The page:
Kenneth Branagh wants everyone to meet his good friend. You might have heard of him: Older guy, has a way with words. Kind of old-fashioned, known to intimidate schoolchildren.
But that's not the Shakespeare Mr. Branagh knows. His Bard knows how to cut a rug and sing romantic show tunes. He's a fun kind of guy. He's not to be feared.
"When I started reading Shakespeare, I found it very meaningful and resonant and enjoyable," Mr. Branagh said during a recent visit to Dallas. "I felt as though one could experience Shakespeare, not just understand it. One could experience the peculiar power and comedy."
They've rarely been more peculiar than in Love's Labour's Lost, Mr. Branagh's musical version of a minor Shakespeare comedy. Opening this summer, the film marks a wide left turn for the man who directed a masterful full-length version of Hamlet and started his film career with a lauded adaptation of Henry V. Both films hit home with their streamlined intelligence and startling clarity.
This time, Mr. Branagh takes his crowd-pleasing mission to extreme lengths. What, you don't remember the scene where the eight pining lovers break into "I'd Rather Charleston With You?" What about the vaudeville routines with Nathan Lane? What in the name of Gershwin is going on here?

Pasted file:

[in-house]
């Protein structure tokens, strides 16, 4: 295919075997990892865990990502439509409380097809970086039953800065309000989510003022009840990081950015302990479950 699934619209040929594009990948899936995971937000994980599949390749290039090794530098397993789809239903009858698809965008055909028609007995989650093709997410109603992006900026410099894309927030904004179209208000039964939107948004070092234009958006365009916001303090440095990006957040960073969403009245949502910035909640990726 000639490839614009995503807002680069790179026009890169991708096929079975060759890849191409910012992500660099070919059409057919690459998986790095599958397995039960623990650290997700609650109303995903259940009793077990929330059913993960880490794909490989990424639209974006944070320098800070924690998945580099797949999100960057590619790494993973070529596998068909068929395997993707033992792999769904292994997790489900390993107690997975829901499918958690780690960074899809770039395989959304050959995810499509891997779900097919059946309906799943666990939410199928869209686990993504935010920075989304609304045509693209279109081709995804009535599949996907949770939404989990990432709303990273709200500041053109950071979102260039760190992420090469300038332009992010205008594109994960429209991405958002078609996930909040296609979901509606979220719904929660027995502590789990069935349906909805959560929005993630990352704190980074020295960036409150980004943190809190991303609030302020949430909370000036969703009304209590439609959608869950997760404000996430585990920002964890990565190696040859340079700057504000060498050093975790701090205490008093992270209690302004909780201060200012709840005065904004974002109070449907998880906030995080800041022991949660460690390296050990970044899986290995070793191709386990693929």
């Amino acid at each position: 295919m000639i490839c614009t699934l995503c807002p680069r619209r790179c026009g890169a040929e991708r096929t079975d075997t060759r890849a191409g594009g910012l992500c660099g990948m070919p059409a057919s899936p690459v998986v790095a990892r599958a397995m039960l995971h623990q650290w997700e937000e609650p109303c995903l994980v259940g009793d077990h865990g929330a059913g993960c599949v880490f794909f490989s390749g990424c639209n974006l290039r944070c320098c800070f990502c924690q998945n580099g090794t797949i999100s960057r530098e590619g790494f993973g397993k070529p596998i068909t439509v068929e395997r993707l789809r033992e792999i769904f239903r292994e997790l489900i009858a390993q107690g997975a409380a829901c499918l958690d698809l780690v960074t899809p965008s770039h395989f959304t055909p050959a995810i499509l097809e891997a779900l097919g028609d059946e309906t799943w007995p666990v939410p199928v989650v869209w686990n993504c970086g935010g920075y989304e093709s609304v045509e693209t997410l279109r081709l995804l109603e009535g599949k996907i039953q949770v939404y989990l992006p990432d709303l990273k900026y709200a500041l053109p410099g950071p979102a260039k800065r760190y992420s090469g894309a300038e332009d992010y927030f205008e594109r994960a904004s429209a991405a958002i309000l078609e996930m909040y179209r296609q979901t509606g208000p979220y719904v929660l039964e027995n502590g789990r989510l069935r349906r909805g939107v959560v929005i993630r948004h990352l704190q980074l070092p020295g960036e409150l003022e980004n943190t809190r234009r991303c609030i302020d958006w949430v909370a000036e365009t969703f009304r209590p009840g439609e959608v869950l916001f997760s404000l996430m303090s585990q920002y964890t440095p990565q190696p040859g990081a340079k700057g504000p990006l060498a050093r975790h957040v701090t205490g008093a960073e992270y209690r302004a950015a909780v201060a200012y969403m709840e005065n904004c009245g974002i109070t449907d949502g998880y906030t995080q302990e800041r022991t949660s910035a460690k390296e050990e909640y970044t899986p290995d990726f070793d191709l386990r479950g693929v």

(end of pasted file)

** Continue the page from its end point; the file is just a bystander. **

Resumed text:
"Having done the full-length Hamlet, I feel as though I've got some money in the bank," explains Mr. Branagh. Sporting a stylishly scruffy look, Mr. Branagh has a way of speaking in angular, ready-to-print prose. It's no wonder he's so enamored of the great poet.
Regardless of whether Love's Labour's Lost makes you want to face the music and dance or face the exits and leave, it's hard not to admire the missionary zeal with which Mr. Branagh approaches his muse. He has long been touched by the magic of Shakespeare, and long determined to present his works in a manner that groundlings and elitists can find equally delightful. He's well aware that Shakespeare wasn't always a litmus test for high culture - indeed, he's aware that high culture itself is a modern concept. And he knows the Shakespearean tradition of taking risks with the material and giving actors a long leash.
"He was clearly an entertainer," says Mr. Branagh. "He used high and low comedy. His comic roles obviously offered actors and directors a chance to elaborate and develop what he had written, sometimes to excess. I'd like to think he would have a sense of humor about this."
Mr. Branagh is the populist Shakespearean of his day. He has a soft spot for Hollywood, and has lent his talents to such non-classical films as Dead Again, Wild Wild West and Woody Allen's Celebrity. Once a creature of the stage, he now relishes the accessibility and directness of the film medium.
"So many people can't get to the theater or can't afford to go to the theater," he says. "So many theaters can ill afford to put on Shakespeare plays with sufficient actors and a sense of scale."
Most important, Mr. Branagh wants us to know that his friend can be your friend, too. "It seems strange that a playwright who was obviously an entertainer of both high-brow and low-brow tastes could at one moment be revered for his genius and universality, and yet be dismissed by so many people as boring or trite," says Mr. Branagh. "There was a certain sort of exclusivity to Shakespeare that I rather resented."